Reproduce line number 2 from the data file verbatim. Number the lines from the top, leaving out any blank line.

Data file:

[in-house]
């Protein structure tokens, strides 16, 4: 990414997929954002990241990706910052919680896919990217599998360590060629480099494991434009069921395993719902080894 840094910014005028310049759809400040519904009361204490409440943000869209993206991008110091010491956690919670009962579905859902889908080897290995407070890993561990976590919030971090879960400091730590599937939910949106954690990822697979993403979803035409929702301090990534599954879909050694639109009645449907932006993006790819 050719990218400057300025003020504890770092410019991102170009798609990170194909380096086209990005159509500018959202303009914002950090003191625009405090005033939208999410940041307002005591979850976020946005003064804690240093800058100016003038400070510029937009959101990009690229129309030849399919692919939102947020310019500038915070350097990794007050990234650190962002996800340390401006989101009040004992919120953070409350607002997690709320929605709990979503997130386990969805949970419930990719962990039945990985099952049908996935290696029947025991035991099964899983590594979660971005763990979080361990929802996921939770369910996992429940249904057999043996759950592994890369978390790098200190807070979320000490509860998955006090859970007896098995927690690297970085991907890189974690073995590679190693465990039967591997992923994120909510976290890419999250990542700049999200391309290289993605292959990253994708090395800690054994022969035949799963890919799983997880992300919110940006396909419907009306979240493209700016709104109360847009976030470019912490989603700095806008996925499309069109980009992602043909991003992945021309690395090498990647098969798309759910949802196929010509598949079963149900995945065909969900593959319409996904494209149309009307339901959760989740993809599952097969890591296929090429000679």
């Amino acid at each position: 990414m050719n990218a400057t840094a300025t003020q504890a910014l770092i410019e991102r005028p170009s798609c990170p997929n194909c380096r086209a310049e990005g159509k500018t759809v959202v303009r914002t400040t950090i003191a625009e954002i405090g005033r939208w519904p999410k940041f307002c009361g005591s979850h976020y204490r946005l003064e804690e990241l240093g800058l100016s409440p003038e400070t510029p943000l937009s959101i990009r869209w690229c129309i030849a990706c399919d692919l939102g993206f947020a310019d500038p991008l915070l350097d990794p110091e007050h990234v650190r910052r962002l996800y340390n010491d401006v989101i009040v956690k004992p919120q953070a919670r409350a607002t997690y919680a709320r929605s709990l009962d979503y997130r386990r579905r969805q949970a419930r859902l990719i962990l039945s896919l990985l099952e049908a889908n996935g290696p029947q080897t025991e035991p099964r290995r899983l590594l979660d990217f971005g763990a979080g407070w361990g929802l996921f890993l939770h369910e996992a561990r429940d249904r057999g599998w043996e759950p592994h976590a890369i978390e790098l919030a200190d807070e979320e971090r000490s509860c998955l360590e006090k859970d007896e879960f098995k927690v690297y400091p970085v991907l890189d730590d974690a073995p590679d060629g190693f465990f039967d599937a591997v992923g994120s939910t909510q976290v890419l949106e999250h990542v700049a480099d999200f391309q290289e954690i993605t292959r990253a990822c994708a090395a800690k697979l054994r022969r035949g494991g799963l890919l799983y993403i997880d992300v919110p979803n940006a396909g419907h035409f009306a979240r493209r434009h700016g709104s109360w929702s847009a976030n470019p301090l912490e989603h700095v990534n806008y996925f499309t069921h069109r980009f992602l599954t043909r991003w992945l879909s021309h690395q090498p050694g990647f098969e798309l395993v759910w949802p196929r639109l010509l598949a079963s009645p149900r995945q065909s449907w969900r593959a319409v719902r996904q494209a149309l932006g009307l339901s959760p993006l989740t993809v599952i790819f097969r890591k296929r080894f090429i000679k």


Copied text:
């Protein structure tokens, strides 16, 4: 990414997929954002990241990706910052919680896919990217599998360590060629480099494991434009069921395993719902080894 840094910014005028310049759809400040519904009361204490409440943000869209993206991008110091010491956690919670009962579905859902889908080897290995407070890993561990976590919030971090879960400091730590599937939910949106954690990822697979993403979803035409929702301090990534599954879909050694639109009645449907932006993006790819 050719990218400057300025003020504890770092410019991102170009798609990170194909380096086209990005159509500018959202303009914002950090003191625009405090005033939208999410940041307002005591979850976020946005003064804690240093800058100016003038400070510029937009959101990009690229129309030849399919692919939102947020310019500038915070350097990794007050990234650190962002996800340390401006989101009040004992919120953070409350607002997690709320929605709990979503997130386990969805949970419930990719962990039945990985099952049908996935290696029947025991035991099964899983590594979660971005763990979080361990929802996921939770369910996992429940249904057999043996759950592994890369978390790098200190807070979320000490509860998955006090859970007896098995927690690297970085991907890189974690073995590679190693465990039967591997992923994120909510976290890419999250990542700049999200391309290289993605292959990253994708090395800690054994022969035949799963890919799983997880992300919110940006396909419907009306979240493209700016709104109360847009976030470019912490989603700095806008996925499309069109980009992602043909991003992945021309690395090498990647098969798309759910949802196929010509598949079963149900995945065909969900593959319409996904494209149309009307339901959760989740993809599952097969890591296929090429000679």